“We must prevent as much as possible the collapse of the Palestinian Authority, and at the same time we must prepare for the possibility that this could happen,” Israeli Prime Minister Benjamin Netanyahu said upon closing the Jan. 3 meeting of the diplomatic-security Cabinet, which discussed the warning of the security establishment that the days of the PA are numbered. The media has reported for many months that the Shin Bet, the Israel Defense Forces and especially the Civil Administration have been delivering worrying reports to the executive bodies, analyzing the state of the PA and the attitude of Palestinians toward the rule of President Mahmoud Abbas, who has invested great efforts to keep the PA’s institutions operational. These reports conclude that the days of the PA are numbered, given the diplomatic standstill.
In an Al-Monitor article, Uri Savir wrote that the senior members of Fatah and Abbas himself know very well how to read the political map, and they, too, have concluded that in the present situation it is only a matter of time before the PA is dissolved. As a result, it would not be able to pay its employee salaries, and it would lose the meager support it has among the residents of the Palestinian territories.
All of Abbas' warnings in the last year and the rumors spread within the PA that he has decided to resign from his post have been received in Israel with ridicule. They have been interpreted by the political class, and to some extent by many elements in the PA, as an attempt to exert pressure on Israel and to gain support from the international community. Threats of Abbas' resignation have become a common joke in the PA, and cartoons in Palestinian social media portray them as empty threats. One cartoon showed Abbas standing in front of a mirror saying “I quit,” with his image in the mirror replying, “And I refuse to quit.”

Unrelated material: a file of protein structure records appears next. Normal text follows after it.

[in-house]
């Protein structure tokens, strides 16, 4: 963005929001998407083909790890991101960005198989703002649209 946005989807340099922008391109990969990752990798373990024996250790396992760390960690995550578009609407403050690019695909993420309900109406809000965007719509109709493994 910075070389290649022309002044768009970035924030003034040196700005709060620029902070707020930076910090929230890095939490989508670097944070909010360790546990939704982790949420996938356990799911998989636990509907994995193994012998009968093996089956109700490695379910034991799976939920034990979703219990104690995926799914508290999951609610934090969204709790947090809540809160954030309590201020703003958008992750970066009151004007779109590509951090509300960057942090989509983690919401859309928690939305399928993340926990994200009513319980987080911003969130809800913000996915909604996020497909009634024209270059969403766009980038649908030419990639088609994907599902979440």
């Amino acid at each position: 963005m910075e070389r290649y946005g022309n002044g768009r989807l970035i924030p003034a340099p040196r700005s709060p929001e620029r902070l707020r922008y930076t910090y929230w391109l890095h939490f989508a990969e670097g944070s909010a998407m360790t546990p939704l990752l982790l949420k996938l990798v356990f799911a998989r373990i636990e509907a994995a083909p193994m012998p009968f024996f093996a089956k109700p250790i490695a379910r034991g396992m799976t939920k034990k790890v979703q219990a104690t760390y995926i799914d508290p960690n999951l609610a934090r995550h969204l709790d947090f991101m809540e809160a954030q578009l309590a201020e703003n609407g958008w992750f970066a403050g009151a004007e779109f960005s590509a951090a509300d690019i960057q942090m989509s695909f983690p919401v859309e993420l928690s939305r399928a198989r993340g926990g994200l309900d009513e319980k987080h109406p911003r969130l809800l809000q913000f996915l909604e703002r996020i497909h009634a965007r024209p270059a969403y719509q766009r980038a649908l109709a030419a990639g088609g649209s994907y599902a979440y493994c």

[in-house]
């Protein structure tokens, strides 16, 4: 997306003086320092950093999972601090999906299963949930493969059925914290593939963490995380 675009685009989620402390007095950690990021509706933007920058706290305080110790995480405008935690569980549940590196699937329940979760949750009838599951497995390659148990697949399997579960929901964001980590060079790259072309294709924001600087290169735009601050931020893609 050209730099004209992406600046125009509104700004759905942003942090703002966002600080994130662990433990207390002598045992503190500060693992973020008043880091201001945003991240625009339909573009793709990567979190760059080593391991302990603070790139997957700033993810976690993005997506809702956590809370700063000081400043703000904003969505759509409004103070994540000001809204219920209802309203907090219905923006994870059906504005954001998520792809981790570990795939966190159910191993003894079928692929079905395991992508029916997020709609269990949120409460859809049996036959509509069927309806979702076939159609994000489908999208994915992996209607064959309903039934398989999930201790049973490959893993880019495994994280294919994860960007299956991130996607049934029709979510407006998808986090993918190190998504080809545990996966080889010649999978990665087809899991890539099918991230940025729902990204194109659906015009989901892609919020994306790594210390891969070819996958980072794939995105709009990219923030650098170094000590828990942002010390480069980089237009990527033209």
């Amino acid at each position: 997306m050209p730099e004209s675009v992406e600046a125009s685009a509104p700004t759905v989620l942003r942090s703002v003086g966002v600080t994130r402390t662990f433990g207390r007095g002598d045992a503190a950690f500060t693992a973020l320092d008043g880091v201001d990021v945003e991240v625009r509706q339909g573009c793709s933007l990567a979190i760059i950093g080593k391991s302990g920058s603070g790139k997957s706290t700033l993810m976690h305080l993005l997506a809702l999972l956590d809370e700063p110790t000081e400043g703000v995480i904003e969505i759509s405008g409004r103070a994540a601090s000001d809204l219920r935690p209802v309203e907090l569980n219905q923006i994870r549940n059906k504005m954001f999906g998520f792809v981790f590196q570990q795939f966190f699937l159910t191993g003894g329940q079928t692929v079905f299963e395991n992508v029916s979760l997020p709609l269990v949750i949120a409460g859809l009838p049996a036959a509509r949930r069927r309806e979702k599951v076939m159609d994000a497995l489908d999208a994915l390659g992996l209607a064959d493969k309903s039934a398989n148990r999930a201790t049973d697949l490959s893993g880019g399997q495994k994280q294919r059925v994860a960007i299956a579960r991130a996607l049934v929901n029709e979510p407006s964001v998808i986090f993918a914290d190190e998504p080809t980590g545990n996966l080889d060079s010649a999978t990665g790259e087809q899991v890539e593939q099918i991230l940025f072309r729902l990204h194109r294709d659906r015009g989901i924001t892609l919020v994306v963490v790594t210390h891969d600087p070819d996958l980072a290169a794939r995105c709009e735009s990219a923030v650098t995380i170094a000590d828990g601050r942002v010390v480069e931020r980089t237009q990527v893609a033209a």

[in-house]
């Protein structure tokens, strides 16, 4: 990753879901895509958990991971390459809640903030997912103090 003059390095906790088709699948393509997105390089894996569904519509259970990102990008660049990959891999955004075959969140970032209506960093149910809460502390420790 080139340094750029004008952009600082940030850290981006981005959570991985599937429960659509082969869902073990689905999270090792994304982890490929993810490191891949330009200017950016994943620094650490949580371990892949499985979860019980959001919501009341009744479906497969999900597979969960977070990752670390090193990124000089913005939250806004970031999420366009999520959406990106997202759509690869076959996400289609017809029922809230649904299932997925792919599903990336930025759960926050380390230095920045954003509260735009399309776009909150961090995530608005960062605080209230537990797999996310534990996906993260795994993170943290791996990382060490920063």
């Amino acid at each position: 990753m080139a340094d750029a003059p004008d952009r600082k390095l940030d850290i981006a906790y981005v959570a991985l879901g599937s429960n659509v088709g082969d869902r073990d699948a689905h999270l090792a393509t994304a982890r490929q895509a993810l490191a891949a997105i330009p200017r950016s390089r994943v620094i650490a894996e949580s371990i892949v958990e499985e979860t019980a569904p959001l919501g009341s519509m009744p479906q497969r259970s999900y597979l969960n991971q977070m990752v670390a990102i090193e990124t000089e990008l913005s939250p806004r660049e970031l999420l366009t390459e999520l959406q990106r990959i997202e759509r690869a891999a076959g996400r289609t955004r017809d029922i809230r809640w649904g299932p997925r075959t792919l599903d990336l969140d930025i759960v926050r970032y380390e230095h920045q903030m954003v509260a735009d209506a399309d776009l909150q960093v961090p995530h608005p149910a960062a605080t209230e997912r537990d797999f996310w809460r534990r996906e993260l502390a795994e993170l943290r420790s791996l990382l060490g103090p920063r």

But now it seems that Abbas is serious. He has reached the conclusion that the PA cannot handle the internal crisis that started with the collapse of peace talks with Israel in April 2014, has continued despite the unity government with Hamas, which was established a few months after that, and has now reached a nadir with the “individual intifada.”
The third intifada reflects, among other things, ringing criticism of the rule of the PA, for not succeeding in getting anywhere with Israel. Most Palestinians aren’t satisfied at what they see as the daily humiliation of their leader by Netanyahu, while Abbas stubbornly continues to honor security cooperation with Israel.
The PA will not be able to continue to operate much longer, because it was built as a temporary body with weak structures, meant to hold for only five years — between the signing of the Oslo Accord (1993) until the establishment of a Palestinian state through permanent talks with Israel. Since the PA was established more than 20 years ago, its economy has existed by conditions Israel had determined in the Oslo B Agreement (1995). Israel controls all of the border crossings of the PA and its resources and energy sources. The Palestinians have no Palestinian currency; they are forced to use the Israeli shekel and are dependent on fluctuations in its value.
The PA’s permanent situation is between a rock and a hard place; it struggles against Israel and it is dependent on it. The PA’s budget is mostly based on tax revenues that Israel collects on its behalf from the import and export of goods, and the rest comes from donations from various countries, which have been significantly reduced in recent years.